Excerpt from A Course In Modern Conjure Lesson 35:
From the Chinese tradition of burning joss papers resembling money as offerings to the dead emerges Hell Money (aka Hell Bank Notes). Whether by syntax, miscommunication, or malice on the part of the printer, the origin of the word Hell on these papers is uncertain. Some suggest the name is a purposeful attempt to translate into English the concept of an underworld prison—Diyu—where the dead await judgement (and apparently do a spot of shopping). Above ground these bills were being bought from religious goods stores that serviced urban Chinese Americans, and which were frequented also by African American conjure workers who adopted these exotic bills into their practices. Hell Money appears in various methods of conjure work, such as in mojo hands, or set beneath candles as prayer papers, or under lodestones on money altars.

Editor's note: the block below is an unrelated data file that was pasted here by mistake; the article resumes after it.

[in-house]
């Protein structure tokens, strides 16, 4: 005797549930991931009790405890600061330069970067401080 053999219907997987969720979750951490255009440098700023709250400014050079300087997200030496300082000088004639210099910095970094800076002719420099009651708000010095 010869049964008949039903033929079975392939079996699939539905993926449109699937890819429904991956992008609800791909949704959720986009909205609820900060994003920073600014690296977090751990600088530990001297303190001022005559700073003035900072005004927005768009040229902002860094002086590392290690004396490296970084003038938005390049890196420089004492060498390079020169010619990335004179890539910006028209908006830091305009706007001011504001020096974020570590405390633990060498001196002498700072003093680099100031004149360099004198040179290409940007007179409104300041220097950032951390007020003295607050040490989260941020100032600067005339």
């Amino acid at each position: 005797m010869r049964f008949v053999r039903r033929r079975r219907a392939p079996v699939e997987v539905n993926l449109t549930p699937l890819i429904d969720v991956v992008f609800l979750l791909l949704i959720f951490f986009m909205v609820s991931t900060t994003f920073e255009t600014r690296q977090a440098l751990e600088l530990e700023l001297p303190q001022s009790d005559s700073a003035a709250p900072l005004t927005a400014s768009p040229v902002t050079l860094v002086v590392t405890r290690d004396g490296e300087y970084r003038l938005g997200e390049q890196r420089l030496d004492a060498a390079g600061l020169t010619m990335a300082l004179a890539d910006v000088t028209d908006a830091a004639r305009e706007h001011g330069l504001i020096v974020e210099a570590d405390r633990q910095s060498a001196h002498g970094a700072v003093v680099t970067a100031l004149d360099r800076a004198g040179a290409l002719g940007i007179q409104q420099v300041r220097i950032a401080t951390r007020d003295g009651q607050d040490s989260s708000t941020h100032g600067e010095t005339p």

Some contemporary bills have replaced Hell with Heaven or Paradise, and these are also used, though for my money Hell will always hold a bit more allure than Heaven.